No, no. Green is MY color.

I just have one more thing that I need to say about this TerraCycle-Scotts MiracleGro lawsuit settlement issue, which, if you haven’t noticed, is completely sticking in my craw.

(OK, I just have one more thing that I need to say right this minute — I’m sure I’ll have more to say on this another day, as well…)

TerraCycle can’t use a green and yellow color combination on their packaging because Scotts MiracleGro has trademarked it? Excuse me? So if I were to decide I was selling hummus or something, could I just decide I wanted my label to be mauve and orange (this is a hypothetical, folks, a hypothetical…), and then could I trademark that color combination? Or any other? I mean, I fully understand protecting one’s label design, and I know all this is a very sensitive topic for which many lawyers make an awful lot of money (and that’s good, because some of my very best friends are lawyers), but what? What?

I need to stop thinking about this. It’s turning me into The Irritable and Not Pleasant To Be Around Gardener.

12 Responses to “No, no. Green is MY color.”

  1. 1 Carol September 22, 2007 at 6:15 pm

    Green is definitely my color. I’ve said so on my blog. I wear green all of the time. When you talk to the Scott’s PR people, you might ask them if there are other products in green & yellow packaging that they are targeting or is this it? And ask them where one goes to trademark colors. I might like to trademark some color combinations not spoken for. And do they know if Campbell’s own red & white? Or does Coca-Cola? Do they think that consumers are so dumb that we just buy based on colors?!

    Carol at May Dreams Gardens

  2. 2 inadvertentgardener September 23, 2007 at 12:57 am

    Carol, it’s ridiculous, isn’t it? I do want to hear their take on that — I’m a little confused by that, to tell you the truth. I mean, really…

  3. 3 kate September 23, 2007 at 10:23 am

    I hadn’t read about the settlement – that just sucks.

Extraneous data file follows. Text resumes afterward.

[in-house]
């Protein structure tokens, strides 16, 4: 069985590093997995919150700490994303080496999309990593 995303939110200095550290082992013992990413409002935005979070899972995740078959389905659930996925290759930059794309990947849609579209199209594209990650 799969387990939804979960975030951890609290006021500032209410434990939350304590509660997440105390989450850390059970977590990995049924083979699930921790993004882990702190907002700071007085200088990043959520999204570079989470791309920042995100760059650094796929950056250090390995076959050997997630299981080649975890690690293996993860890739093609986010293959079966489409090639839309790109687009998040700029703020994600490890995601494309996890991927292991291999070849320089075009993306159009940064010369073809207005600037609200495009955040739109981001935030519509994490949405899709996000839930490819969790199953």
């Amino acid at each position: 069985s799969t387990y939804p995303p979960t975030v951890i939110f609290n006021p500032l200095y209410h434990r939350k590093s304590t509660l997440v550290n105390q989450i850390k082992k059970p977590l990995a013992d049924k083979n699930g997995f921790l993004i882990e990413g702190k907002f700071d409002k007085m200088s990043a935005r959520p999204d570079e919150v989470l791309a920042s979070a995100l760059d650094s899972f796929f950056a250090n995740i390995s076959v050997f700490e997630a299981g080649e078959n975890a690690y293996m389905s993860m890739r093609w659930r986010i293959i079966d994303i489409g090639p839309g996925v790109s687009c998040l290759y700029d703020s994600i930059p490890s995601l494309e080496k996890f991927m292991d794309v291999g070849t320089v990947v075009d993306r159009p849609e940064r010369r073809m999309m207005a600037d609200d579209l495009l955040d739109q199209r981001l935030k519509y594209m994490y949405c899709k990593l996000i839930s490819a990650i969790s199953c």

4. 4 inadvertentgardener September 23, 2007 at 1:02 pm

    It totally sucks, Kate. And it annoys me further every time I think about it.

  5. 5 Heather September 23, 2007 at 1:08 pm

    I had the same thought as I read your previous post. There are definitely other products out there with green and yellow packaging, um Mello Yello comes to mind, but I’m too angry to think of any others right now. I do hate it when the big guy muscles out the little guy.

  6. 6 inadvertentgardener September 23, 2007 at 1:18 pm

    Heather, I hate it to. Totally hate it. It happens all too often, too.

  7. 7 Chigiy September 23, 2007 at 2:14 pm

    It does suck and it’s good to get angry.
    Well behaved people rarely make history or bring about change.
    This is one of the reasons you write I’m guessing.
    Good for you for bringing it to our attention.
    You go.
    My blog is mostly green.
    Am I in trouble?

  8. 8 inadvertentgardener September 23, 2007 at 2:21 pm

    Chigiy, I’m thinking I need to trademark the tomato as a blog feature. Then none of the rest of you will be able to write about them without paying me a gazillion dollars and putting up something on your blogs about how cool I am.

    Of course, I don’t have enough money yet to be able to pull this off in brute-force manner…darn it…

  9. 9 Jen-Ben September 23, 2007 at 7:16 pm

    I’ve actually never liked the MiracleGro packaging–the green and yellow combination was never that pleasing to me. So, let’s look at this as TerraCycle’s opportunity to choose a much trendier pairing. Perhaps chocolate brown and baby blue (evokes images of dirt and sky)… Or how about bright green and pink (just like the leaves and flowers on your magnolia)…

    Thanks for not trashing all us lawyers, but you are SOOOO right that some veddy, veddy expensive lawyers got paid a whole wheelbarrow load of money to get MiracleGro’s trademarks in place. You wouldn’t believe the stuff people trademark–just look at Paris Hilton. Instead of saying, “That’s hot,” when you pull something out of the oven, you will have to say, “That is of a very high temperature,” in order to avoid being sued by Miss H. Don’t get me started…

  10. 10 inadvertentgardener September 23, 2007 at 7:57 pm

    Jen-Ben, what if I were to say “that’s hot” without the smell-the-fart attitude? Would that work out better for me, from a legal perspective? Hmm… And I like the idea of TerraCycle switching to chocolate brown and baby blue — I don’t believe I’ve ever seen that color combo in a garden center. Maybe I should call them up and make that suggestion! (And I will also suggest that whatever they do, that they trademark it immediately. Sheesh.)

  11. 11 Libby September 24, 2007 at 1:55 pm

    The issues related to the Trademark issue are fairly complex, and I only dabble in trademark law. It seems to me that had this gone to trial, and not settled, Scotts would have had a mighty hurdle to overcome to prove consumer confusion, etc. I’m not convinced they could do it. Obviously the Terra Cycle attorneys, with far more information, thought otherwise (or the dollars and cents of settlement led them toward a different conclusion).

  12. 12 inadvertentgardener September 25, 2007 at 8:19 am

    Libby, that’s an interesting perspective. I haven’t been over to the site yet to check out the documents…am still interested to see them.

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